In the first row, we see Aiman’s current account charges, in the order in which they occurred. In the second row, Aiman has color-coded each expense to relate to either an operating, investing or financing activity. In the third row, he has then grouped those charges together. Again, you can choose any categories you want, as long as they make sense to you. Don’t be afraid to customise!
Let’s look at the list. Most of his charges are part of his daily routine or lifestyle expenses which means they are can be classified as operational cash flow. Aiman classified his clothing purchase as an investment cash flow because Aiman does not go shopping enough to call this purchase part of his routine. Additionally, the clothes were work related and he feels that they will add to his career progression. The interest and loan payments that he made this month have been classified as financing cash flow because they are related to the level of debt that he is servicing. His ending cash balance is RM491 higher than his starting cash balance. Although this is a good sign, an Income Statement is better suited to give you insights regarding profitability.
After that, he can formulate his first cash flow statement:
To determine if Aiman has enough for his wedding in 5 months, he has to do some further calculations. The next step is to predict future cash flow statements based the one he has already established. He could make his prediction more reliable by calculating average percentages over multiple months, but if his cash inflows and outflows don’t vary much month-on-month than using one cash flows statement is also fine.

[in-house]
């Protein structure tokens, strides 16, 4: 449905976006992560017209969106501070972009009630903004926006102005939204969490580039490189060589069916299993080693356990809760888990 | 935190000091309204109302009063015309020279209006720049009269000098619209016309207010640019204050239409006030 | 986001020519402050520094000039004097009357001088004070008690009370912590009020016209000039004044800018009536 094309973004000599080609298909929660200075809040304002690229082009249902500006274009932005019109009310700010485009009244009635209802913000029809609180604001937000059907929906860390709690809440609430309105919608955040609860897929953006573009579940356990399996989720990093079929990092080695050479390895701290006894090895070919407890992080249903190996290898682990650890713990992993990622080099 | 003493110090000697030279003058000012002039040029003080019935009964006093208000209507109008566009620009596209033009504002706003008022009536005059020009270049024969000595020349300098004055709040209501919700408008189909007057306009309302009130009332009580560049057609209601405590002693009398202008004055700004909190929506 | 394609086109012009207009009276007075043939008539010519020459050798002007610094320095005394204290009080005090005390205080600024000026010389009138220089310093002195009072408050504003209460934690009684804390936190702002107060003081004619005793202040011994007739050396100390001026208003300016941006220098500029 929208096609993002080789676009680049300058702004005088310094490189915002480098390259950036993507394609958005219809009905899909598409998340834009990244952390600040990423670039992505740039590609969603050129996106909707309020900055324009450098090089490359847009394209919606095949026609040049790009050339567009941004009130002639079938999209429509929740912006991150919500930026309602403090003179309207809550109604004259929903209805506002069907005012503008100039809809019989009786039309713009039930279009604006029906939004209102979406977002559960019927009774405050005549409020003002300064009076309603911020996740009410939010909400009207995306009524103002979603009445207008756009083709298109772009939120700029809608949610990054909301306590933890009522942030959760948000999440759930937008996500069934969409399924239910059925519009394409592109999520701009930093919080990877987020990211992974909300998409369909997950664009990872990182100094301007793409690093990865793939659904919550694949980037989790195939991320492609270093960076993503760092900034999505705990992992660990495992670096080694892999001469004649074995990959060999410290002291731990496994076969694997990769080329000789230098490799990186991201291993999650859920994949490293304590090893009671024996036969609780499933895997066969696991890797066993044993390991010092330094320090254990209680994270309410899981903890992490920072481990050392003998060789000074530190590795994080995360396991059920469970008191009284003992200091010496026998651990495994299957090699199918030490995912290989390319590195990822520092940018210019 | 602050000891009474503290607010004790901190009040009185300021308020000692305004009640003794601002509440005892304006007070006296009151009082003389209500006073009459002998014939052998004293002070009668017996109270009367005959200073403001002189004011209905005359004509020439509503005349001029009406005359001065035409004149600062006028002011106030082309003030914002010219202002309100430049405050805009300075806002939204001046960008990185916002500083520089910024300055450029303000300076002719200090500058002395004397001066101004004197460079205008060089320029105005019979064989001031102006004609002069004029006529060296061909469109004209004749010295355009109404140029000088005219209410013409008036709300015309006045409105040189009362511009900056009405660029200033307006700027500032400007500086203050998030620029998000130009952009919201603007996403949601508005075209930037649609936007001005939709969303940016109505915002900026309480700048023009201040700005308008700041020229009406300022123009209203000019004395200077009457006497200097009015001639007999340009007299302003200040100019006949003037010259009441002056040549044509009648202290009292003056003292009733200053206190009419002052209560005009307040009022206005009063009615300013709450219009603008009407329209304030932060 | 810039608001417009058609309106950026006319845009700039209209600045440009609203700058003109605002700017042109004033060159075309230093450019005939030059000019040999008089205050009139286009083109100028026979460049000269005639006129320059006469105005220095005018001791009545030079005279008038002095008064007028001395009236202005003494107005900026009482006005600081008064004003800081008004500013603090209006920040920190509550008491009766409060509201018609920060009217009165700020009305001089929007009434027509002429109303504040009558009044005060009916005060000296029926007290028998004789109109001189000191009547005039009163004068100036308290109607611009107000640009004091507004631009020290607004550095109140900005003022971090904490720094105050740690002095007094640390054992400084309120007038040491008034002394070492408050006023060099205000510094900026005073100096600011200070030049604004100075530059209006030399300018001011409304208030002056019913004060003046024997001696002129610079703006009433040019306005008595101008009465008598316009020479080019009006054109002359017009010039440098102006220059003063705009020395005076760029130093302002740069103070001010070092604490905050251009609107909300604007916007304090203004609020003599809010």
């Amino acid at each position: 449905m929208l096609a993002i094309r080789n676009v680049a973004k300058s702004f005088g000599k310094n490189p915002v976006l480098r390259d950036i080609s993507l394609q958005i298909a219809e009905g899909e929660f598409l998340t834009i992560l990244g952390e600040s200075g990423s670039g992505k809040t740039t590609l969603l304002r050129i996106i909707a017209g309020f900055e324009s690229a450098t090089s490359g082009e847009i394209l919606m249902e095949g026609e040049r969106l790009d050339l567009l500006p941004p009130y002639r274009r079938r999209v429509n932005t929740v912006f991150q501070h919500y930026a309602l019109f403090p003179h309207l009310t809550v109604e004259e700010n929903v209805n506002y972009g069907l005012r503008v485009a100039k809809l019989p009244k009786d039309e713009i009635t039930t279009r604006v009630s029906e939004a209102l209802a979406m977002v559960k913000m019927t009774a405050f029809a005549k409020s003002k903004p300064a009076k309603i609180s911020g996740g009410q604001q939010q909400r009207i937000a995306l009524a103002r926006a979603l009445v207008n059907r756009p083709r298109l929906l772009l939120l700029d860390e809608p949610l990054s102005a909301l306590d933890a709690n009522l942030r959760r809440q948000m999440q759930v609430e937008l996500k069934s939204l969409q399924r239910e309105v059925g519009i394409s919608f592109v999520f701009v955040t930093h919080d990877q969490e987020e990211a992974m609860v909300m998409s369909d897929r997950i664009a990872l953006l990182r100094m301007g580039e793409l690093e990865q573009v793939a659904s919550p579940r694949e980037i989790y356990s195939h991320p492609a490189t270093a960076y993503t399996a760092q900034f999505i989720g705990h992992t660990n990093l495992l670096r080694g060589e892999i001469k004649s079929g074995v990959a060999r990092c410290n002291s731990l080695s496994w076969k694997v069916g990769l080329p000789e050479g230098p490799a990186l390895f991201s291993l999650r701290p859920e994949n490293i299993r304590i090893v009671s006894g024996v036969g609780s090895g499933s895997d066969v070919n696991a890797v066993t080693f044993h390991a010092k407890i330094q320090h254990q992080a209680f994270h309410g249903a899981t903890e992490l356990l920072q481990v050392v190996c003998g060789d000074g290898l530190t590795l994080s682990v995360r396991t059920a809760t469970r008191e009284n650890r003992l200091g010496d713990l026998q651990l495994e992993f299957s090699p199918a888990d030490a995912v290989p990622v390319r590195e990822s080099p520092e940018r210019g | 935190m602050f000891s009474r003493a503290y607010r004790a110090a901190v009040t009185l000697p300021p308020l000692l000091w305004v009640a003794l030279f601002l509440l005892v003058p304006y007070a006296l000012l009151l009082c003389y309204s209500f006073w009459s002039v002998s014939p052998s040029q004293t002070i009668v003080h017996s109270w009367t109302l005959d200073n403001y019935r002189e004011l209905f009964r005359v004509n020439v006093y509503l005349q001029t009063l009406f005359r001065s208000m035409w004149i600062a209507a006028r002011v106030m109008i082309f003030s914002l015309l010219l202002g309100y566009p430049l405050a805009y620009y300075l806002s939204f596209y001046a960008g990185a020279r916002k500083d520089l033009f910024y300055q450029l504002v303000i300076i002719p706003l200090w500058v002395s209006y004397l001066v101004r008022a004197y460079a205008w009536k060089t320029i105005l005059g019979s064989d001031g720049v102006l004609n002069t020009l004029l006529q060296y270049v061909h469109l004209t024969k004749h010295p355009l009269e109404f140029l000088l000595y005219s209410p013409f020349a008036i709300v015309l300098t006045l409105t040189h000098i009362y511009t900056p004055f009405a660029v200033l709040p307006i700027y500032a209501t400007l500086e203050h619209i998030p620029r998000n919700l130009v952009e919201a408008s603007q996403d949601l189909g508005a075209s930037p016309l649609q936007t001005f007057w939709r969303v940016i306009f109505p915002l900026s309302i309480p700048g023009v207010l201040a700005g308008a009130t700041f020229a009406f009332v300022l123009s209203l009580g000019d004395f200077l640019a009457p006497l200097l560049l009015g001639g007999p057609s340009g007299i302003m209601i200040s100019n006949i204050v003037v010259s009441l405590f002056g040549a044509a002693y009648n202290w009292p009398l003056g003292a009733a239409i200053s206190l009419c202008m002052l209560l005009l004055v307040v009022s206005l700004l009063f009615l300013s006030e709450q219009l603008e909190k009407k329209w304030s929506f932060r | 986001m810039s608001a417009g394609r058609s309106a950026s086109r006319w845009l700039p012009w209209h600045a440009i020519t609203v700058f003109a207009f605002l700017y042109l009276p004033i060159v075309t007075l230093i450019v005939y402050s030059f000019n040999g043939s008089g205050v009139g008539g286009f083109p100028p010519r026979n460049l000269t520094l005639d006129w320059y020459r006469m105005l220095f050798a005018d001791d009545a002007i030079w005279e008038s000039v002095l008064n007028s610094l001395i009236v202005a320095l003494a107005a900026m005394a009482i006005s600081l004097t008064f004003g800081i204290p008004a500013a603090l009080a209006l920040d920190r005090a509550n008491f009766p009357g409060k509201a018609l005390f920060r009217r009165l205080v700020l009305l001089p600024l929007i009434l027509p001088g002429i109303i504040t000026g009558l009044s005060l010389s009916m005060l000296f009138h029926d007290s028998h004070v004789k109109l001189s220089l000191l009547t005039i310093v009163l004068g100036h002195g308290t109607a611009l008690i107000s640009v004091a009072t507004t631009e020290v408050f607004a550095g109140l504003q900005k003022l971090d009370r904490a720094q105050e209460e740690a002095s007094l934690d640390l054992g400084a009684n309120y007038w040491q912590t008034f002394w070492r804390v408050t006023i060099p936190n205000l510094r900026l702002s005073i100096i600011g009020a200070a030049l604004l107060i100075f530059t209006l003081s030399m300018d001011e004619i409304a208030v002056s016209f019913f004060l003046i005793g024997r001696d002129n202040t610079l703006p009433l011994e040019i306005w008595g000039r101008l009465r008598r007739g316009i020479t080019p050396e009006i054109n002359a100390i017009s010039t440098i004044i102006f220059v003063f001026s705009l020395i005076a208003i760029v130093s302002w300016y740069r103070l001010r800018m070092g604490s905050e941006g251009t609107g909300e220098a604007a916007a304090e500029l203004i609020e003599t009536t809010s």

His total positive cash flows are RM3,400, while his total negative cash flows are RM2,909. This means that his net cash flow for the month is RM491. (3400 – 2909) If his net cash flow for the month remains the same for the next five months his current account balance will be RM3,546 (1091 + 491*5). Aiman concludes what he already suspected, he is not going to able to afford the wedding just from his job alone.
Luckily he has some other options available. Next, to his current account, Aiman also has a savings account with RM5,000 in it. Additionally, his parents agreed to lend him RM20,000 for his wedding with 0 interest and he can borrow the rest with a personal loan. Looks like Aiman is getting his wedding after all!
A personal cash flow statement can be a useful tool if you want to extrapolate your cash flow into the future, just as Aiman did. If you have a better idea of how much money you will have in the future, you also have a better idea about how much you need to borrow. Go here to see the best personal loans for your particular needs.
You can also make a budget cash flow statement and compare that with your actual cash transfers at the end of the month. Comparing what you think you spend with what you actually spend can be very confronting and help you adopt healthy financial habits. However, if you do expect to have a short-term cash shortage in the near future, you can always get a credit card to give you more room. Find one to suit your specific situation here.
Now that you’re familiar with the income statement, the balance sheet and the cash flow statement, you can start to create your own accounting system. Each statement has a specific function but combined they give you an extremely holistic view on your finances that is truly invaluable.
This brings us to the end of this series and our journey with Aiman. We hope you enjoyed reading about Aiman and financial statements, but most of all we hope that you were able to get value out of it. Keep in touch with our blog for more articles on personal finance, money saving tips and the best deals throughout Malaysia.
Jesse is a Guest Writer at CompareHero.my. A business student with a passion for finance and football, he is interested in new cultures and stepping out of his comfort zone.
CompareHero.my strives to empower Malaysians with financial literacy and the tools to make better financial decisions in life. Find and compare the best credit cards, personal loans and broadband plans on CompareHero.my today.